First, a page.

Community Attendance at Department of Justice Town Hall Tomorrow Critical in Light of Ruling
NEW ORLEANS – In an unfortunate decision, the Fifth Circuit Court of Appeals has ruled that the Louisiana State Police (LSP) should not be held liable for failing to protect peaceful protesters at the June 3, 2020 George Floyd rally in New Orleans. State Police Chief Colonel Lamar Davis shook off the allegations, claiming that LSP is absolutely immune from such lawsuits and any accountability for his officers’ failure to intervene to prevent the violence perpetrated by police that day.
“All is not lost,” said Nora Ahmed, ACLU of Louisiana legal director. “While this is a textbook response from the Louisiana State Police — an agency notorious for acting as if they are above the law — this is the very reason we called on the Department of Justice to intervene. This ruling from the Fifth Circuit is the precise case to which we alerted the Department in our letter explaining why LSP, which hides behind the dubious legal shield of immunity at every turn, needs to be held to account through a federal pattern or practice investigation. The Department responded, launching its investigation on June 9, 2022.”
The ACLU of Louisiana and a trial court team from Nelson Mullins represent Remingtyn Williams, Lauren Chustz, Bilal Ali-Bey, and a putative class of individuals who were peacefully protesting the murder of George Floyd. On June 3, 2020, as these individuals lawfully exercised their First Amendment rights — horrified by the police brutality leveraged against Mr. Floyd — they, too, were met with brutality. Law enforcement officers violently attacked them with batons, sprayed them with rubber bullets, and deployed tear gas. LSP troopers stood by and watched, actively choosing not to intervene in the merciless and unlawful attack.
The plaintiffs, the trial court team, and the ACLU were initially successful in beating back LSP’s desire to escape accountability. But in response to their trial court victory, Colonel Lamar Davis further obliterated the trust between the State Police and their constituents. Seeking to overturn the lower court ruling, Davis told the people of Louisiana that his force will not succumb to scrutiny for the actions that transpired on June 3. The Fifth Circuit unfortunately reached the wrong decision, including prematurely and incorrectly ruling that the protest was unlawful, but the trial court case against the New Orleans Police Department and the Jefferson Parish Sheriff's office continues.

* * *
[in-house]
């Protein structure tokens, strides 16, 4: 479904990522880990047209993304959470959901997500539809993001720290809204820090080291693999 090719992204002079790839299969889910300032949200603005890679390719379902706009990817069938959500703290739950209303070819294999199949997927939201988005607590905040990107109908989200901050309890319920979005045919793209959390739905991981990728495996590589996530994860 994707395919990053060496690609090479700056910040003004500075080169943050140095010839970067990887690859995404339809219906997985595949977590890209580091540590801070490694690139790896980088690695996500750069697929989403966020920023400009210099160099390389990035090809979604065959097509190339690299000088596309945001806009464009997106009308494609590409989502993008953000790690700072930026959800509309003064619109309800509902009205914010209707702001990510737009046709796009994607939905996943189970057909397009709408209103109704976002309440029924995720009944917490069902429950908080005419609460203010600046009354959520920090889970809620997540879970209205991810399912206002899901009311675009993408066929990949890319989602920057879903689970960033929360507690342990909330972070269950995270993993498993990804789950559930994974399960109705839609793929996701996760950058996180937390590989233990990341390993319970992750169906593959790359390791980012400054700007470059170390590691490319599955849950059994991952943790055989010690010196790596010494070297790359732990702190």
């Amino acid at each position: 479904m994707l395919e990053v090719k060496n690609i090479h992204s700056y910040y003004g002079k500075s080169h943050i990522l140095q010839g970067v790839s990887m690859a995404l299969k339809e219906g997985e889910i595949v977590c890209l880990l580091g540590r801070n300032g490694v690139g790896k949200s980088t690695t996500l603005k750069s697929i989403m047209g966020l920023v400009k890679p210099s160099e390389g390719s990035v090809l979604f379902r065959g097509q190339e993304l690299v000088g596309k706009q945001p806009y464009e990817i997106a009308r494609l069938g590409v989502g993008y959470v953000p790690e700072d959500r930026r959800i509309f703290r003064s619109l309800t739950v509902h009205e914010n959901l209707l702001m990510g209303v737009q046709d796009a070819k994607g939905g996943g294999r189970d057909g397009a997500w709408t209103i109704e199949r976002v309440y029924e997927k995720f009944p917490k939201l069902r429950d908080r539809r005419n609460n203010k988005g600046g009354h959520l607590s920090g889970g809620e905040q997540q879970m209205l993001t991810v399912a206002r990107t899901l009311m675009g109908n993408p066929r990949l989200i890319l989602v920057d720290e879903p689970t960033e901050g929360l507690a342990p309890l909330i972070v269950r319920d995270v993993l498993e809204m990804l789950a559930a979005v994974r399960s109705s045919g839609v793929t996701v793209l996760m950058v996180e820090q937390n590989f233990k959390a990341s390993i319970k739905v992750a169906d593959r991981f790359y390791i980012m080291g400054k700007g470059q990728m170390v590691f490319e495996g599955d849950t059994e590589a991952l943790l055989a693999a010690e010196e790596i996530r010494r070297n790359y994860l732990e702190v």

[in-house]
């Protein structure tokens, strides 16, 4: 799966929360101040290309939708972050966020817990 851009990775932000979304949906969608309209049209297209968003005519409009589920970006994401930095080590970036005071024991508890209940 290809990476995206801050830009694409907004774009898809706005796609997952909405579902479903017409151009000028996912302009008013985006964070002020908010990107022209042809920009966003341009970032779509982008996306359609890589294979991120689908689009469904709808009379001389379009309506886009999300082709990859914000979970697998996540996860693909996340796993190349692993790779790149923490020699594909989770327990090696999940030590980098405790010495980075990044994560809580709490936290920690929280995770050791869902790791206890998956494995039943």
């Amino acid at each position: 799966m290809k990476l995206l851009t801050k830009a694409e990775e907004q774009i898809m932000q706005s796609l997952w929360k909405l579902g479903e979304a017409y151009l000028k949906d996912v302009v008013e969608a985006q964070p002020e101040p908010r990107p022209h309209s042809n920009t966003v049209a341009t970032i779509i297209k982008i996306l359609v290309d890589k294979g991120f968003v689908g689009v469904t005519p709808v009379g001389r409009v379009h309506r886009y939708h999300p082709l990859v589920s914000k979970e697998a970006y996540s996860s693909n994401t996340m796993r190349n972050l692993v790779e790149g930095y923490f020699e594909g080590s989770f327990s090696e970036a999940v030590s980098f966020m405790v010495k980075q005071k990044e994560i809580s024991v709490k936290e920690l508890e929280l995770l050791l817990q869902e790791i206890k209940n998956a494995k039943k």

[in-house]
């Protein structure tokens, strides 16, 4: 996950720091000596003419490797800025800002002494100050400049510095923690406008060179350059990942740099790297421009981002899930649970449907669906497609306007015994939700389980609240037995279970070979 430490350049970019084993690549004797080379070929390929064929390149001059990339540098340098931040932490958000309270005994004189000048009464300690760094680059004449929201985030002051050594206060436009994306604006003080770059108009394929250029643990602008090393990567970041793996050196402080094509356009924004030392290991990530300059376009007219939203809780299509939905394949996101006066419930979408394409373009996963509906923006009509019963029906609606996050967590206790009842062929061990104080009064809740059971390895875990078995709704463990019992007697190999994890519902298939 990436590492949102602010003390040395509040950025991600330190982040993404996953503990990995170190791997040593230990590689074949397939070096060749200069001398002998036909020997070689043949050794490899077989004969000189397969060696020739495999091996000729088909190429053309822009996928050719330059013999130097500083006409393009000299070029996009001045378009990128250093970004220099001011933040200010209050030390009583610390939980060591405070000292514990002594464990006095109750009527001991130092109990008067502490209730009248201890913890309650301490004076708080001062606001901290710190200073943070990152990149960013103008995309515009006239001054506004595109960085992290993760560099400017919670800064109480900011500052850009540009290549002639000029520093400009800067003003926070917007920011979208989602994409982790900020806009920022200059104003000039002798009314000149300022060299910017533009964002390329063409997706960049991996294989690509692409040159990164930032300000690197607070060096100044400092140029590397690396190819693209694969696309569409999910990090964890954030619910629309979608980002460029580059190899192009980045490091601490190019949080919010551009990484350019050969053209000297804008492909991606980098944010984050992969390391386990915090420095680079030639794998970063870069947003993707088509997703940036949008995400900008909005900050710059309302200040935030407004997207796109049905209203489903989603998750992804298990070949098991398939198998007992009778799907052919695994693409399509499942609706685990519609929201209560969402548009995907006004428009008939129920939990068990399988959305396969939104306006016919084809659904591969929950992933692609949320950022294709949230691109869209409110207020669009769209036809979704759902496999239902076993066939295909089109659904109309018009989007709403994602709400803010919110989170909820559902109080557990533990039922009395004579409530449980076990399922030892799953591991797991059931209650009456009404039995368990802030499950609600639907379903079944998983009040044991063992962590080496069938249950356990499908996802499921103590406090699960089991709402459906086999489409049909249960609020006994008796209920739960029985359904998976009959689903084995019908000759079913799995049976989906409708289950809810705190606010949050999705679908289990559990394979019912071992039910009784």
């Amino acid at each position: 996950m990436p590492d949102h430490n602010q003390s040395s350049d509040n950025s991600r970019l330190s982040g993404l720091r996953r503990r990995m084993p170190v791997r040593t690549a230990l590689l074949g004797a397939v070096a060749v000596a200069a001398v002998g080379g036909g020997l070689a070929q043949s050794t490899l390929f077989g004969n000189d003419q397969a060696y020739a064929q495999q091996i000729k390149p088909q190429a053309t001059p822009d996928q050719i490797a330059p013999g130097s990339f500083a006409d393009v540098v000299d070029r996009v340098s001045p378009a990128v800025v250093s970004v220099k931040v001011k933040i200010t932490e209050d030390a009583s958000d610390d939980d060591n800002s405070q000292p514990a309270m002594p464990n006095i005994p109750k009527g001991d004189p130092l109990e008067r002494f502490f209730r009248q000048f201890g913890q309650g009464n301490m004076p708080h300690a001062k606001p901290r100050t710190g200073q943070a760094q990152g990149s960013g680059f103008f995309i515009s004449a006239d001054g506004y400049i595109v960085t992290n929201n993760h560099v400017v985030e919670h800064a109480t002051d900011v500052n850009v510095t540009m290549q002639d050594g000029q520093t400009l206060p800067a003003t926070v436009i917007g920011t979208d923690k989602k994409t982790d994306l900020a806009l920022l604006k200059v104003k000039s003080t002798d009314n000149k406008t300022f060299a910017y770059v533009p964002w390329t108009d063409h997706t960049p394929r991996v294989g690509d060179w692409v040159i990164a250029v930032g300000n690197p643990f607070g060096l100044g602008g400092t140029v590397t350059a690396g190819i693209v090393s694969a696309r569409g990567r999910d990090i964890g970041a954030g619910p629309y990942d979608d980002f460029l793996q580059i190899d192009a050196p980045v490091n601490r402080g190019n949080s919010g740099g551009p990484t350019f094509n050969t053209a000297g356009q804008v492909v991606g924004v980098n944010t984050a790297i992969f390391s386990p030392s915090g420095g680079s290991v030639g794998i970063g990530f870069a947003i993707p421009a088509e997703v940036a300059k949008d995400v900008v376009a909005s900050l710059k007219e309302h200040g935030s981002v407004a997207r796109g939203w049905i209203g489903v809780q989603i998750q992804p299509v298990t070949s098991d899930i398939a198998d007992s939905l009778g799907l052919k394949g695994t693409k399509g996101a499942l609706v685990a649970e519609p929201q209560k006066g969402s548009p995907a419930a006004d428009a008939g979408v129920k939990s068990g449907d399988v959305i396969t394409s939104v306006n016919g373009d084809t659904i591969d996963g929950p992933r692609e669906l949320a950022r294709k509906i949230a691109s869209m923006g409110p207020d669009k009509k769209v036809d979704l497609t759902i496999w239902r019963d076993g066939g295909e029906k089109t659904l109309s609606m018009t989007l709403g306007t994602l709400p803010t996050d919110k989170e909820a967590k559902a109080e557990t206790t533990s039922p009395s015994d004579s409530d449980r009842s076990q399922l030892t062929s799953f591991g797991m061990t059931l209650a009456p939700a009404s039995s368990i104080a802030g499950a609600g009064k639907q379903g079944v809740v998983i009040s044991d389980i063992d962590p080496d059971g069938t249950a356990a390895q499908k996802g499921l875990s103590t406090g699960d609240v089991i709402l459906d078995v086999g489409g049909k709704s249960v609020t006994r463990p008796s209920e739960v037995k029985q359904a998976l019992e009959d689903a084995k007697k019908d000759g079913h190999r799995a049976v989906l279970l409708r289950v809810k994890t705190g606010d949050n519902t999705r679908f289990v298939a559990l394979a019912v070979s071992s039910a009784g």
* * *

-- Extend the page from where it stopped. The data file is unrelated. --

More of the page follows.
“We will continue to press on with the trial court case to vindicate our clients and the putative classes’ rights,” said Jahmy Graham, lead trial counsel from Nelson Mullins. “As to the Louisiana State Police, the team is currently evaluating further appellate options in light of the Fifth Circuit’s ruling.”
The Louisiana State Police — an agency largely charged with investigating police killings by other police departments across the state — are currently under investigation by the U.S. Department of Justice (DOJ). The DOJ will host a town hall event in Lafayette on Tuesday, January 24, where community members are encouraged to attend and share testimonials about LSP misconduct. The invitation for the upcoming event specifies that they are examining allegations “of use of excessive force by LSP Troopers” and “of discriminatory policing by LSP, including on the basis of race.”
The ACLU of Louisiana asks all Louisianans affected by policing to step forward at the DOJ’s event and tell your stories.
WHAT: U.S. DEPARTMENT OF JUSTICE TOWN HALL
WHEN: January 24th, 2023, 7:00 PM CDT
WHERE: The Downtown Convention Center, Lafayette, LA
Learn more about the investigation, and how to submit a complaint against LSP, by visiting laaclu.org/doj-investigation.